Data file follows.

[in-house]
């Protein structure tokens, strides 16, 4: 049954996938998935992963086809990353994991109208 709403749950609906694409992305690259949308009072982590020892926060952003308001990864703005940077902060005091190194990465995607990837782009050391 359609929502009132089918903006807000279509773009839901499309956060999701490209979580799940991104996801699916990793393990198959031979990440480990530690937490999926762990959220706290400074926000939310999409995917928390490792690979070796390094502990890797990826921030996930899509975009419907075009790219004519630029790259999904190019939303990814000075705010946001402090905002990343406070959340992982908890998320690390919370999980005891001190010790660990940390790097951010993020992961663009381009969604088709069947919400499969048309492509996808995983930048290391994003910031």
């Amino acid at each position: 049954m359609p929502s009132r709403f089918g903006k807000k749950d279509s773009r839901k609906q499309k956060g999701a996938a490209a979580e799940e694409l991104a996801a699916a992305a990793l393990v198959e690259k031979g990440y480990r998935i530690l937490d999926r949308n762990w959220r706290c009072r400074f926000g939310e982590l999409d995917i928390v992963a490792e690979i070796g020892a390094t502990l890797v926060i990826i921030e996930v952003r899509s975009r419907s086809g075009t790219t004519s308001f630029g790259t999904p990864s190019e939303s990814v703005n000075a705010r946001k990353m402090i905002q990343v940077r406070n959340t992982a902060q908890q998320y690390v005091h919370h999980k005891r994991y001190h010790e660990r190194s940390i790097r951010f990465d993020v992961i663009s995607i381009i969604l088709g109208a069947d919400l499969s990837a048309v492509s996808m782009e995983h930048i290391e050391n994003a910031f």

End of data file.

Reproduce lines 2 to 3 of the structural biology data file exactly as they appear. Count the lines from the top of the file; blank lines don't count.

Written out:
């Protein structure tokens, strides 16, 4: 049954996938998935992963086809990353994991109208 709403749950609906694409992305690259949308009072982590020892926060952003308001990864703005940077902060005091190194990465995607990837782009050391 359609929502009132089918903006807000279509773009839901499309956060999701490209979580799940991104996801699916990793393990198959031979990440480990530690937490999926762990959220706290400074926000939310999409995917928390490792690979070796390094502990890797990826921030996930899509975009419907075009790219004519630029790259999904190019939303990814000075705010946001402090905002990343406070959340992982908890998320690390919370999980005891001190010790660990940390790097951010993020992961663009381009969604088709069947919400499969048309492509996808995983930048290391994003910031």
């Amino acid at each position: 049954m359609p929502s009132r709403f089918g903006k807000k749950d279509s773009r839901k609906q499309k956060g999701a996938a490209a979580e799940e694409l991104a996801a699916a992305a990793l393990v198959e690259k031979g990440y480990r998935i530690l937490d999926r949308n762990w959220r706290c009072r400074f926000g939310e982590l999409d995917i928390v992963a490792e690979i070796g020892a390094t502990l890797v926060i990826i921030e996930v952003r899509s975009r419907s086809g075009t790219t004519s308001f630029g790259t999904p990864s190019e939303s990814v703005n000075a705010r946001k990353m402090i905002q990343v940077r406070n959340t992982a902060q908890q998320y690390v005091h919370h999980k005891r994991y001190h010790e660990r190194s940390i790097r951010f990465d993020v992961i663009s995607i381009i969604l088709g109208a069947d919400l499969s990837a048309v492509s996808m782009e995983h930048i290391e050391n994003a910031f």